AC/DC's Thunderstruck on the bagpipes. A dancing bear, but a rather marvelous one; just when you think you've seen it all...
This looks rather interesting: Sleights of Mind: the first-ever book about the neuroscience of illusion. Excellent. I take it from the need for illustrations that this will NOT be available on the Kindle any time soon...
Quote of the day, from Thomas Jefferson: "Not less than two hours a day should be devoted to exercise, and the weather shall be little regarded. If the body is feeble, the mind will not be strong." Wise man.
I've been meaning to post about this: In praise of procrastination. "Procrastination most often arises from a sense that there is too much to do, and hence no single aspect of the to-do worth doing. Underneath this rather antic form of action-as-inaction is the much more unsettling question whether anything is worth doing at all." Of course, there is always blogging...
Oh yeah, and last week was National Pathology Week. So be it :)
*Image search with images. (Think "plastics" :)
Maybe this is why Einstein took up cycling?
(the fine for parking anyway is infinity :)
Happy Veteran's Day! It is our annual chance to recognize and honor those who put their lives on the line to defend our way of life.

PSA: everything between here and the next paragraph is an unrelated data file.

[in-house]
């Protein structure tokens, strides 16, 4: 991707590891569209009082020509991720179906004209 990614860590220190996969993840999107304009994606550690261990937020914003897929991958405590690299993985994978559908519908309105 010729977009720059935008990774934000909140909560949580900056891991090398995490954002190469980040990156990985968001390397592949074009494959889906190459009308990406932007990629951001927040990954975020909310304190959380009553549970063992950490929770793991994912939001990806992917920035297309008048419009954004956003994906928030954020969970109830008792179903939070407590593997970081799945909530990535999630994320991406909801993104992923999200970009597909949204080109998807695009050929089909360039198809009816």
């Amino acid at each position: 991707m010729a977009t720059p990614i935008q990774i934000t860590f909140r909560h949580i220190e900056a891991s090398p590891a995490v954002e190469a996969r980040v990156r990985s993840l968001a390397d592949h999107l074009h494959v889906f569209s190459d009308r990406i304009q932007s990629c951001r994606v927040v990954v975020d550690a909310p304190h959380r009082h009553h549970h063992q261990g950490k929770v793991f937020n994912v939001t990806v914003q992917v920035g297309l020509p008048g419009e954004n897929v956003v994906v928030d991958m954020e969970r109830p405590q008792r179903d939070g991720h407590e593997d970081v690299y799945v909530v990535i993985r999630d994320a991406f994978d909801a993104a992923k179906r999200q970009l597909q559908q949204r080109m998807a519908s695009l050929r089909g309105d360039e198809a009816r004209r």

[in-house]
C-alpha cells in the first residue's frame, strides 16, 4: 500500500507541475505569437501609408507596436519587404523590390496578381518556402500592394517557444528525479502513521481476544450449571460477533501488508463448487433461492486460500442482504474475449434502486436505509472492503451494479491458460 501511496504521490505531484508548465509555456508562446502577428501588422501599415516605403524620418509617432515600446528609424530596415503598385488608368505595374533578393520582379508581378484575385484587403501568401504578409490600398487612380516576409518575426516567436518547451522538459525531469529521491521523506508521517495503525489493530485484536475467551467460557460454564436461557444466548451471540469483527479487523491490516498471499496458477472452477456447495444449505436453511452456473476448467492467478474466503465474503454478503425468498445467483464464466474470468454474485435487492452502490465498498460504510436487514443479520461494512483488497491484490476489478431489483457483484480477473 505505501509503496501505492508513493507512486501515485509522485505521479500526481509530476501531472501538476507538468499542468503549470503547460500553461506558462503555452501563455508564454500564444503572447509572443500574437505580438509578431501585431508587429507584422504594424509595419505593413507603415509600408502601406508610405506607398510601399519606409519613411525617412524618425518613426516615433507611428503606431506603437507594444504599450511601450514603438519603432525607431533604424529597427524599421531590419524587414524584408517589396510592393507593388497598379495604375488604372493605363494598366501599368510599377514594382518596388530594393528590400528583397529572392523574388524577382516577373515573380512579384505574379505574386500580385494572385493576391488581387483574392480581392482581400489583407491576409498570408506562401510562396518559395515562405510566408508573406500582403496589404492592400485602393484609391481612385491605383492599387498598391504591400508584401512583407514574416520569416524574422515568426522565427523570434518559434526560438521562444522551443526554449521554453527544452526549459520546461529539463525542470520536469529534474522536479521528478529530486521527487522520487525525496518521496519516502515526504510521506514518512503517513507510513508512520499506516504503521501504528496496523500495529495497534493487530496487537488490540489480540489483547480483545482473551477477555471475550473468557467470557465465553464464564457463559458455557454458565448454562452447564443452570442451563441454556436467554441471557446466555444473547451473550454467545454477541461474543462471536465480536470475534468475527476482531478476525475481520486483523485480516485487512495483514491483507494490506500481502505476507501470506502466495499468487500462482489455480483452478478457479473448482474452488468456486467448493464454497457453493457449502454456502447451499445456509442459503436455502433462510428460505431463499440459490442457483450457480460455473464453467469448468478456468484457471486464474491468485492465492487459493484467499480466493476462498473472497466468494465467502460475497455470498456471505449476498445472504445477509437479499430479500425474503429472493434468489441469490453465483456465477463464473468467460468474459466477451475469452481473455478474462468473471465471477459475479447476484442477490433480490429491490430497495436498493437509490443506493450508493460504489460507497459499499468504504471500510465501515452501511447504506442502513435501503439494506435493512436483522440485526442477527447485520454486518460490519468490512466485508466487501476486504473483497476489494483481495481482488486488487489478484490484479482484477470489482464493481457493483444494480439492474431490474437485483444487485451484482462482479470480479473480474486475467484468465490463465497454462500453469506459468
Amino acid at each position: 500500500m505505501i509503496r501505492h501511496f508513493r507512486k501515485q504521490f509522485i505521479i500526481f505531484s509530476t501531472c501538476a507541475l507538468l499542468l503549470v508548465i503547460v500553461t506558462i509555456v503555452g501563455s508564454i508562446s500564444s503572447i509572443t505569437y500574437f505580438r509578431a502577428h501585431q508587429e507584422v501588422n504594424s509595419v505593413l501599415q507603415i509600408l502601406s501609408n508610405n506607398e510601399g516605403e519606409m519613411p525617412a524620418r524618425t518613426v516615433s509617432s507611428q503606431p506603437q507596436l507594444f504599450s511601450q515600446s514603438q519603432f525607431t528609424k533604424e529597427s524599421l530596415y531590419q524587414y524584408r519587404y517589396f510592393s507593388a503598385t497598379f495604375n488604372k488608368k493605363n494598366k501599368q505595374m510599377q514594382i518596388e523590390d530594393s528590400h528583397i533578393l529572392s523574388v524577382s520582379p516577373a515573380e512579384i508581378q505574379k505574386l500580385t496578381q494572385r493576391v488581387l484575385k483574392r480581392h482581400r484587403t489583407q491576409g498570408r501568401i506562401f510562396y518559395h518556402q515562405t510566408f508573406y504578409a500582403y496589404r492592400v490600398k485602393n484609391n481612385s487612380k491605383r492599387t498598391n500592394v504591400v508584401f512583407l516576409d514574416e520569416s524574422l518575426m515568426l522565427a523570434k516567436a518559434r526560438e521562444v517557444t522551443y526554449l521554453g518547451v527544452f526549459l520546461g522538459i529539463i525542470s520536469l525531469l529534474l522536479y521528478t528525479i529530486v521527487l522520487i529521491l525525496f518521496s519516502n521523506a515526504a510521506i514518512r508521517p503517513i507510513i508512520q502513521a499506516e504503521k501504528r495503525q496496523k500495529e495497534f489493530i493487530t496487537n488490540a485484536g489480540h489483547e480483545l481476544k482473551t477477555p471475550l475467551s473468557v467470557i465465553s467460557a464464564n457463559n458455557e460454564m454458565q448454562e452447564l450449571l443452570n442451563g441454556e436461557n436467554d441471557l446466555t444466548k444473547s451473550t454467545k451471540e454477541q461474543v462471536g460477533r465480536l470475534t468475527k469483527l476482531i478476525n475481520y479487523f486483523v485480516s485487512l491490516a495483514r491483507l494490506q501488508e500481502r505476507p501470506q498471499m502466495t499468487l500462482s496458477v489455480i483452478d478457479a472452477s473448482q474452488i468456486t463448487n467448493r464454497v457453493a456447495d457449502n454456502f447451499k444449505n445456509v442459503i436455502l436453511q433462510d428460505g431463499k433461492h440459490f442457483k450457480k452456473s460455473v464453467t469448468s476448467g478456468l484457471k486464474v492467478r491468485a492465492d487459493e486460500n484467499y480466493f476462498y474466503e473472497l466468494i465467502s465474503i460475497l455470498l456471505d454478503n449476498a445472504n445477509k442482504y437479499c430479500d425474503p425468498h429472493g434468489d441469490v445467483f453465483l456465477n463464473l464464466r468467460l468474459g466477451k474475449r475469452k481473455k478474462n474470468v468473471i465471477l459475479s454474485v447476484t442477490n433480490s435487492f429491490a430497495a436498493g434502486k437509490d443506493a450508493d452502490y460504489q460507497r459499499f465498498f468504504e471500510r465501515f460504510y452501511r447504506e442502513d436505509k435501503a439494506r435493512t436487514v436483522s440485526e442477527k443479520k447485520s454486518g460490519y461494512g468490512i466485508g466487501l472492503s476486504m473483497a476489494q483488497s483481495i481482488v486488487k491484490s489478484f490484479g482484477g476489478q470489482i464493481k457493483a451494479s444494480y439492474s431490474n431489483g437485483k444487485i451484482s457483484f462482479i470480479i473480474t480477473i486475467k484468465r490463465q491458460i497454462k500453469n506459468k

Today will be amazing, but I'm not sure exactly what will happen yet... it is an anniversary of sorts for me, and I am celebrating. The past year has been a voyage of discovery and I am definitely Midway to somewhere new, even if I'm not sure where yet :)
Going back to Veteran's Day, I'm just happy to live in such a wonderful country and have such a wonderful life, that worrying about such things is my biggest problem. The liberty to be whomever you want, that is true freedom. Use it! (And in so doing, thank all those who made it so :)
Cheers and have a great day!
Yesterday was amazing. I would say it was a perfect "11".
I began the day buzzed with my great victory in Kart Racing with the Aperio Leadership team on Wednesday afternoon. I grant you that racing little electric vehicles around an indoor track isn't the most important thing ever, but it was maximum fun. There were only a few accidents - although I am still loaded with Tylenol - and a great time was had by all. Especially me :)
And of course it was Veteran's Day, and while it isn't necessarily "happy" for everyone I find it to be spiritual and positive. I think about my Dad, and my daughter Nicole, and all the friends and colleagues I have who served in the armed forces, and I think about liberty and freedom and quality of life, and it makes me feel warm and fuzzy.
The day got better as I spent much of it in business reviews, and had several chances to watch people I've coached and teams I've helped build doing brilliant work. I have actually made it to the point where helping others perform gives me as much pleasure as performing myself. Especially in business, which is definitely a team sport. How fun.